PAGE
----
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Liposomes as vaccine delivery systems: A review of the recent advances


Schwendener, Reto A (2014). Liposomes as vaccine delivery systems: A review of the recent advances. Therapeutic Advances in Vaccines, 2(6):159-182.

Abstract

Liposomes and liposome-derived nanovesicles such as archaeosomes and virosomes have become important carrier systems in vaccine development and the interest for liposome-based vaccines has markedly increased. A key advantage of liposomes, archaeosomes and virosomes in general, and liposome-based vaccine delivery systems in particular, is their versatility and plasticity. Liposome composition and preparation can be chosen to achieve desired features such as selection of lipid, charge, size, size distribution, entrapment and location of antigens or adjuvants. Depending on the chemical properties, water-soluble antigens (proteins, peptides, nucleic acids, carbohydrates, haptens) are entrapped within the aqueous inner space of liposomes, whereas lipophilic compounds (lipopeptides, antigens, adjuvants, linker molecules) are intercalated into the lipid bilayer and antigens or adjuvants can be attached to the liposome surface either by adsorption or stable chemical linking. Coformulations containing different types of antigens or adjuvants can be combined with the parameters mentioned to tailor liposomal vaccines for individual applications. Special emphasis is given in this review to cationic adjuvant liposome vaccine formulations. Examples of vaccines made with CAF01, an adjuvant composed of the synthetic immune-stimulating mycobacterial cordfactor glycolipid trehalose dibehenate as immunomodulator and the cationic membrane forming molecule dimethyl dioctadecylammonium are presented. Other vaccines such as cationic liposome-DNA complexes (CLDCs) and other adjuvants like muramyl dipeptide, monophosphoryl lipid A and listeriolysin O are mentioned as well. The field of liposomes and liposome-based vaccines is vast. Therefore, this review concentrates on recent and relevant studies emphasizing current reports dealing with the most studied antigens and adjuvants, and pertinent examples of vaccines. Studies on liposome-based veterinary vaccines and experimental therapeutic cancer vaccines are also summarized.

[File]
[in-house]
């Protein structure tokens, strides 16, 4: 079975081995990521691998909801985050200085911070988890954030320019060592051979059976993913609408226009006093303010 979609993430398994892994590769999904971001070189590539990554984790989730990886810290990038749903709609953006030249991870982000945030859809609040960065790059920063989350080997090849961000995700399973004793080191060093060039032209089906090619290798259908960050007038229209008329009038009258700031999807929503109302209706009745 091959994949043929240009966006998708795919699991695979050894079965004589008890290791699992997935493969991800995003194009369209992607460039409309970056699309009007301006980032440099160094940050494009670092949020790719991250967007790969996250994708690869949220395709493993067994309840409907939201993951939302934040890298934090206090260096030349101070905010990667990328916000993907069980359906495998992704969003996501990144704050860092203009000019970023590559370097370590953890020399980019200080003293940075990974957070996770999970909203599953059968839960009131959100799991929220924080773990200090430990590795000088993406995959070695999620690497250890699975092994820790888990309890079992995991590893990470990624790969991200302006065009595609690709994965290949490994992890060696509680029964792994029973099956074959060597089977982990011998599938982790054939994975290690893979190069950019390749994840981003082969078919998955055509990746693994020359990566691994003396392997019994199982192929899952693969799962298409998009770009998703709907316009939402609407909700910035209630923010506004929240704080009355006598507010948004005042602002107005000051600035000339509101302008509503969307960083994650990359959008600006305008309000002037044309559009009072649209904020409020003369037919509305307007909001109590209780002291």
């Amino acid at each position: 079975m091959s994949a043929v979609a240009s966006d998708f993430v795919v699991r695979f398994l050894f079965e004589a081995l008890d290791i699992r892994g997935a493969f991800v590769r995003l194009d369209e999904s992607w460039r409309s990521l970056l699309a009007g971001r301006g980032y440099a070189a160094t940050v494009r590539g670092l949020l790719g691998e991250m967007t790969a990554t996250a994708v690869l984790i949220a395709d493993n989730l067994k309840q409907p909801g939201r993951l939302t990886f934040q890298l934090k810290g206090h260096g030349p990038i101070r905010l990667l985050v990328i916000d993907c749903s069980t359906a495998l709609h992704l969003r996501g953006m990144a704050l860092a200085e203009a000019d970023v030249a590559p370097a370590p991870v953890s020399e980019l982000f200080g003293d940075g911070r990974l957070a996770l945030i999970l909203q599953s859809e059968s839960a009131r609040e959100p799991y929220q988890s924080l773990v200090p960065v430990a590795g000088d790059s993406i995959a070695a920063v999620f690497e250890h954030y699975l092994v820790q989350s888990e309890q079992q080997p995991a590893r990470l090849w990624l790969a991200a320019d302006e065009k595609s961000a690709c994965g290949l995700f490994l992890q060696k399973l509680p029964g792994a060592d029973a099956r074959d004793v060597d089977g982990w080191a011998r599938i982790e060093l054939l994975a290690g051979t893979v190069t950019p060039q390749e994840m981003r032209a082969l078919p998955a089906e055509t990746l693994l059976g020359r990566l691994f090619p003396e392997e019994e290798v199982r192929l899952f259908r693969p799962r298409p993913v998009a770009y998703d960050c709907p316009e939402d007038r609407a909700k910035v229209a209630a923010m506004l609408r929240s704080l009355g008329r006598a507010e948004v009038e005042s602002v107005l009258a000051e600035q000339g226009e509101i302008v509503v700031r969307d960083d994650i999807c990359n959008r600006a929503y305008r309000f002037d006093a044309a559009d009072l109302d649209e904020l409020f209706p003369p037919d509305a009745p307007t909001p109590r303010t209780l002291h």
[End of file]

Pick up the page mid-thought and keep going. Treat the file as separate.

Abstract

Liposomes and liposome-derived nanovesicles such as archaeosomes and virosomes have become important carrier systems in vaccine development and the interest for liposome-based vaccines has markedly increased. A key advantage of liposomes, archaeosomes and virosomes in general, and liposome-based vaccine delivery systems in particular, is their versatility and plasticity. Liposome composition and preparation can be chosen to achieve desired features such as selection of lipid, charge, size, size distribution, entrapment and location of antigens or adjuvants. Depending on the chemical properties, water-soluble antigens (proteins, peptides, nucleic acids, carbohydrates, haptens) are entrapped within the aqueous inner space of liposomes, whereas lipophilic compounds (lipopeptides, antigens, adjuvants, linker molecules) are intercalated into the lipid bilayer and antigens or adjuvants can be attached to the liposome surface either by adsorption or stable chemical linking. Coformulations containing different types of antigens or adjuvants can be combined with the parameters mentioned to tailor liposomal vaccines for individual applications. Special emphasis is given in this review to cationic adjuvant liposome vaccine formulations. Examples of vaccines made with CAF01, an adjuvant composed of the synthetic immune-stimulating mycobacterial cordfactor glycolipid trehalose dibehenate as immunomodulator and the cationic membrane forming molecule dimethyl dioctadecylammonium are presented. Other vaccines such as cationic liposome-DNA complexes (CLDCs) and other adjuvants like muramyl dipeptide, monophosphoryl lipid A and listeriolysin O are mentioned as well. The field of liposomes and liposome-based vaccines is vast. Therefore, this review concentrates on recent and relevant studies emphasizing current reports dealing with the most studied antigens and adjuvants, and pertinent examples of vaccines. Studies on liposome-based veterinary vaccines and experimental therapeutic cancer vaccines are also summarized.

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Additional indexing

Item Type:Journal Article, refereed, further contribution
Communities & Collections:04 Faculty of Medicine > Institute of Molecular Cancer Research
07 Faculty of Science > Institute of Molecular Cancer Research
Dewey Decimal Classification:570 Life sciences; biology
610 Medicine & health
Language:English
Date:November 2014
Deposited On:30 Dec 2014 12:29
Last Modified:08 Dec 2017 09:14
Publisher:Sage Publications Ltd.
ISSN:2051-0136
Publisher DOI:https://doi.org/10.1177/2051013614541440
PubMed ID:25364509

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